C: I heard a story of a girl who was getting her treatment here and she was going through the same experiences that I had gone through as a teen. Her mother didn’t try to connect with her and see to her needs, or understand why she was going through what she was going through. A lot of that happens because of culture shock. We’re born here and our parents are from Mexico or Guatemala, or some other Hispanic county, so we learn different things. Whether or not we want it, our culture is American culture, even though our parents are from Spanish-speaking counties. And sometimes we want to adapt to their culture as well, but since we don’t really know about it, we have to research it on the internet. We’re also more free. They didn’t go to school, they had to work, they had to feed the horses and the chickens. We don’t do that. So sometimes our parents don’t realize it’s a bit of culture shock between us and they don’t understand us or they don’t try to understand us. So when I heard that girl’s story, my heart went out to her.

"I learn more every day. I learn from the people here, and I see people I learn a lot from."

P: What keeps you coming back to volunteer?

C: I learn more every day. I learn from the people here, and I see people I learn a lot from.

P: And our traditional last question: What would you say to someone who was on the fence about volunteering with CCC?

C: I would definitely recommend CCC, because it’s a good agency and I’ve learned a lot. And at Puentes, it’s family based. Ever since I came they were like, “We’re a family here. We don’t see any of you guys aslower than us, and when we eat, we eat together.” We don’t eat in our own offices, we’re always eating together in the kitchen, and sometimes we don’t always have room so we’re all squished together, all talking and laughing.

• • •

If you are interested in learning more about volunteer positions in at Central City Concern’s health and recovery, housing, or employment programs, contact Peter Russell, CCC’s Volunteer Manager, at peter.russell@ccconcern.org or visit our volunteer webpage.



Downtown Clean & Safe Appreciation Day 2017

Oct 09, 2017

On a crisp, sunny morning in Portland’s Director Park, the Downtown Clean & Safe board members gathered to celebrate the good work of the organization and appreciate some key people.

Clean & Safe board chair, Peter Andrews, welcomed the crowd of about 75 people and shared how the program helps make Portland a walkable city. “Just a few statistics so you can get a feel for how much this program makes a difference in our city,” he said. “In 2016, our cleaners picked up 638 tons of trash, 16,822 needles, cleaned 52,048 biohazards and removed 37,265 graffiti tags. This year we are on track to pick up more than 23,000 needles. Last year, our Sidewalk Ambassadors made 51,532 visitor contacts, making Portland the wonderful and inviting place it is. We also placed all of the twinkly lights up on the trees you see downtown during the holiday season, decorating 750 trees. These numbers speak for themselves. Downtown Clean & Safe is an ongoing advocate for a vital downtown.”

Mayor Ted Wheeler presented the Downtown Champion Award to Central City Concern’s (CCC) President and CEO Emeritus, Ed Blackburn. “Ed’s leadership, passion and compassion have influenced policy and funding at the state and local level,” Mayor Wheeler said, “and has directly impacted the lives of thousands of individuals who struggle with addiction and homelessness.”

“Ed’s leadership, passion and compassion have… directly impacted the lives of thousands of individuals who struggle with addiction and homelessness.”
- Mayor Ted Wheeler

CCC’s President and CEO Rachel Solotaroff then presented two Cleaner of the Year awards to Greg Davis and Matt Carr.

Davis is the lead employee on the Clean & Safe graveyard crew. He came to CCC through Hooper Detoxification Stabilization Center in 2013. He graduated from CCC’s Community Volunteer Corps (CVC), completed a trainee period with Clean & Safe and was hired as a permanent pressure washer in 2015. Two years later, he was promoted to lead worker. “On a daily basis, Greg makes sure the trash is cleaned up, graffiti is removed and that all service calls are completed,” said Solotaroff. “Greg is extremely personable, professional and a fantastic ambassador for Central City Concern and Clean & Safe.”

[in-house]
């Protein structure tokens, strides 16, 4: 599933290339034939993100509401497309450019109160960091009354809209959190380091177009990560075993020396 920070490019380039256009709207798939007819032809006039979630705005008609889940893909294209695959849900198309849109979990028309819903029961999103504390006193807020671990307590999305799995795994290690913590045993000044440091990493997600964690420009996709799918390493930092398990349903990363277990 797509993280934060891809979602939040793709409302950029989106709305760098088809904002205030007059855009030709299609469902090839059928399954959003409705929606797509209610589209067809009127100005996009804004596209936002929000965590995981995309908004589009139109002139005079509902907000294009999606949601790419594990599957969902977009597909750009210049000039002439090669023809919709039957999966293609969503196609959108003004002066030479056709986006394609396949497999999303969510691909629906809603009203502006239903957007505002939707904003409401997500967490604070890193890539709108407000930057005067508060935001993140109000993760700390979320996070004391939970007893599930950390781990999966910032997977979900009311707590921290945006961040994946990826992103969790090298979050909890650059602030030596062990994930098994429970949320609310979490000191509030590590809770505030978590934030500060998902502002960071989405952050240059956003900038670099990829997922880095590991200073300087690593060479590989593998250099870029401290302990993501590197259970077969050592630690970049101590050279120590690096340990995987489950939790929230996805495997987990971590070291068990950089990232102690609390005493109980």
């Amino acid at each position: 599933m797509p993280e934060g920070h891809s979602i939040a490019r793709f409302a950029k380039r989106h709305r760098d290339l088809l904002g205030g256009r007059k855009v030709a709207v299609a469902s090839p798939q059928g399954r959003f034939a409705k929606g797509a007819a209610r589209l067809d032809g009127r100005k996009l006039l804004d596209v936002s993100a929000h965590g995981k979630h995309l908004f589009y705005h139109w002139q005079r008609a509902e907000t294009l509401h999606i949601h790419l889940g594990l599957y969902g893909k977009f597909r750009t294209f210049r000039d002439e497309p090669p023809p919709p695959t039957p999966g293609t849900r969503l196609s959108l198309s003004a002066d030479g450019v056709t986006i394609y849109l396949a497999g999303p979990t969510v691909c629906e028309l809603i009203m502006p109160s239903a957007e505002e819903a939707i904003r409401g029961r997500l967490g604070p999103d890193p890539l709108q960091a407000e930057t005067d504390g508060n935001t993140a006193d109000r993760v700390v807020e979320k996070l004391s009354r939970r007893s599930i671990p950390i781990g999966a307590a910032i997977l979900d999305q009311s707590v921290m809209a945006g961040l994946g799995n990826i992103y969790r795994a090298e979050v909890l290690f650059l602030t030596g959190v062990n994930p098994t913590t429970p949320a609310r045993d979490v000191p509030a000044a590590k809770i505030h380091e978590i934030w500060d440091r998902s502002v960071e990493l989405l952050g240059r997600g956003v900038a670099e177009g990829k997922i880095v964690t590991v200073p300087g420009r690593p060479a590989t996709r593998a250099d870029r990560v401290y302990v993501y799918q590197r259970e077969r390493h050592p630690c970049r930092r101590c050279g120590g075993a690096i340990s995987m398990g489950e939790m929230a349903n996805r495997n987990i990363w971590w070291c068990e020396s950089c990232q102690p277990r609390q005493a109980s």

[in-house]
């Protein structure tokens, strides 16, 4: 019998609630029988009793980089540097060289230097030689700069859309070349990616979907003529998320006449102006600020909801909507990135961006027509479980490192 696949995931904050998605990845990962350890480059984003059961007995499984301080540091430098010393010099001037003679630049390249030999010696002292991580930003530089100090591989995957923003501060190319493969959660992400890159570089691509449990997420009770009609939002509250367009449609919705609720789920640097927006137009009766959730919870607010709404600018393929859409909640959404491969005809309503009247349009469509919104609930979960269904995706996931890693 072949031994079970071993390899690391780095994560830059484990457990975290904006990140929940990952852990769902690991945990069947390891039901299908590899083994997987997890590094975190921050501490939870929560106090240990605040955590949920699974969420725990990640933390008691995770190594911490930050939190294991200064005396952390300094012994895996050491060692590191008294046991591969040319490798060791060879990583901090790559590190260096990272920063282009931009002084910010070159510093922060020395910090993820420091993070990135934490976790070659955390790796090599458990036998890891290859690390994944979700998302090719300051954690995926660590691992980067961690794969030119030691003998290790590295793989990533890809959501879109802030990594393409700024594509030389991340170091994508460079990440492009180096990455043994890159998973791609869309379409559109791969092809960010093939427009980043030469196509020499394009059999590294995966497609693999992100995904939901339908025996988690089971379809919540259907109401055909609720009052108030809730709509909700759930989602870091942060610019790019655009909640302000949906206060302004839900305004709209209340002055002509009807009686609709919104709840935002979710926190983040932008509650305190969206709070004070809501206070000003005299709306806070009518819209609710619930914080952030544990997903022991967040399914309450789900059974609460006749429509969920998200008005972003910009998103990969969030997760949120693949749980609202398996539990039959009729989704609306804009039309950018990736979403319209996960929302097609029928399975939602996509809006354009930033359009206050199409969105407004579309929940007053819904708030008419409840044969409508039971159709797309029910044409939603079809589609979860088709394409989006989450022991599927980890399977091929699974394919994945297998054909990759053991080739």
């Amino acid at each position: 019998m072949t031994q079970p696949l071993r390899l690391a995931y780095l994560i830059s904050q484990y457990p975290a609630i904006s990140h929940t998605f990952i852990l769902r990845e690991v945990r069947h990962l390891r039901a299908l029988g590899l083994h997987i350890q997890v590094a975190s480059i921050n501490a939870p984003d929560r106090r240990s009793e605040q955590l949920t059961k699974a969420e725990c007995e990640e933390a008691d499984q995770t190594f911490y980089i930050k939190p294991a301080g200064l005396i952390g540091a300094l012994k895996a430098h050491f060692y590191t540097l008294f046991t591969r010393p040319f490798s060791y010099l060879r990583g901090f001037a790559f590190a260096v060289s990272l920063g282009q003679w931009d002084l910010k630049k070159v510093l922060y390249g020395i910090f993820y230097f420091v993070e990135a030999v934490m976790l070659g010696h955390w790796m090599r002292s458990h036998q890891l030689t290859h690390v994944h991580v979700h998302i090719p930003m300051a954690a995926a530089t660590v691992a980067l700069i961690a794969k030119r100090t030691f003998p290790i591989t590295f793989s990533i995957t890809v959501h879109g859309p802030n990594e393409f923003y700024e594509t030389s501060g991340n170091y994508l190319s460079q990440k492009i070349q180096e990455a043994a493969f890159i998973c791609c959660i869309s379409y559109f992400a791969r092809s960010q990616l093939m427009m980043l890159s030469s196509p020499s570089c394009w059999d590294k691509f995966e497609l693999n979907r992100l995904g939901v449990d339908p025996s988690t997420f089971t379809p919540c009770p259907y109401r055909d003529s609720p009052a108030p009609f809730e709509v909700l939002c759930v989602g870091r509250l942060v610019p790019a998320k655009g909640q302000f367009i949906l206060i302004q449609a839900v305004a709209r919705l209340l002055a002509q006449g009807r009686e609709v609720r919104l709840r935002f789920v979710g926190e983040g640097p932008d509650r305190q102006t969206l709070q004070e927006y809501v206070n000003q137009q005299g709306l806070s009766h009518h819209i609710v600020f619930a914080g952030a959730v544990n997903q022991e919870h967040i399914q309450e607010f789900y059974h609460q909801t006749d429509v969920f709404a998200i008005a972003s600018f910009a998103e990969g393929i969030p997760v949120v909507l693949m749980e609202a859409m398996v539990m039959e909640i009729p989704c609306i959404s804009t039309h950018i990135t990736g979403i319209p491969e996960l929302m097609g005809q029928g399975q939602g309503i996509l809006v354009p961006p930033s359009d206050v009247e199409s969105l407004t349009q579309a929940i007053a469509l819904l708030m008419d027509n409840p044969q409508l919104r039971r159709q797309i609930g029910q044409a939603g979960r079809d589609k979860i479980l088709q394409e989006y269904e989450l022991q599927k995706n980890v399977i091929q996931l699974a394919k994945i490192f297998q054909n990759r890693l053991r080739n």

“Greg is extremely personable, professional and a fantastic ambassador for Central City Concern..."
- Dr. Rachel Solotaroff

Carr, born and raised in New York, and moved to Portland in 1992. He spent the majority of his adult life struggling with addiction. After a few attempts to trying to get clean on his own, he realized he couldn’t do it alone. In June 2016, Matt was accepted into Central City Concern’s Recovery Mentor Program. During this time, Matt successfully completed CVC by spending 80 hours giving back to the community at local non-profits. After his completion of the CVC, he was hired to work as a trainee at Clean & Safe in February 2017.

Right from the start he proved to have an incredibly strong work ethic and the desire to learn and grow in his position. Over the next six months Matt proved to be an extremely reliable and dedicated employee, who was always willing to go above and beyond. Matt showed so much pride in his work, he was promoted to be the third Clean & Safe special projects bicycle cleaner. “Matt’s dedication and hard work has contributed to a higher level of service provided throughout the district,” said Solotaroff. “Matt has repeatedly proven he is an asset and a great ambassador for Central City Concern, Downtown Clean & Safe and everyone who lives, works or visits in the Downtown Portland area.”

Matt proved to be an extremely reliable and dedicated employee, who was always willing to go above and beyond. Matt showed so much pride in his work, he was promoted to be the third Clean & Safe special projects bicycle cleaner.

Andrews then presented the Security Officer of the Year awards Officer Josh Dyk and Officer Samson Blakeslee.

The Portland Downtown Business Improvement District contracts with CCC to keep clean a 213-block area in central downtown and along the bus mall. In six-month trainee positions, CCC Clean & Safe employees remove graffiti, contribute to public safety, and keep downtown free of litter and debris. Clean & Safe hires its employees from CCC's Community Volunteer Corps program.

Toward the end of their six-month work experience, Clean & Safe employees engage in practical, employment development workshops at the Employment Access Center where they also may also access one-on-one assistance in the job search process. Some graduates of Clean & Safe move onto employment at Central City Concern in janitorial, maintenance, pest control and painting roles that maintain CCC’s 23 buildings.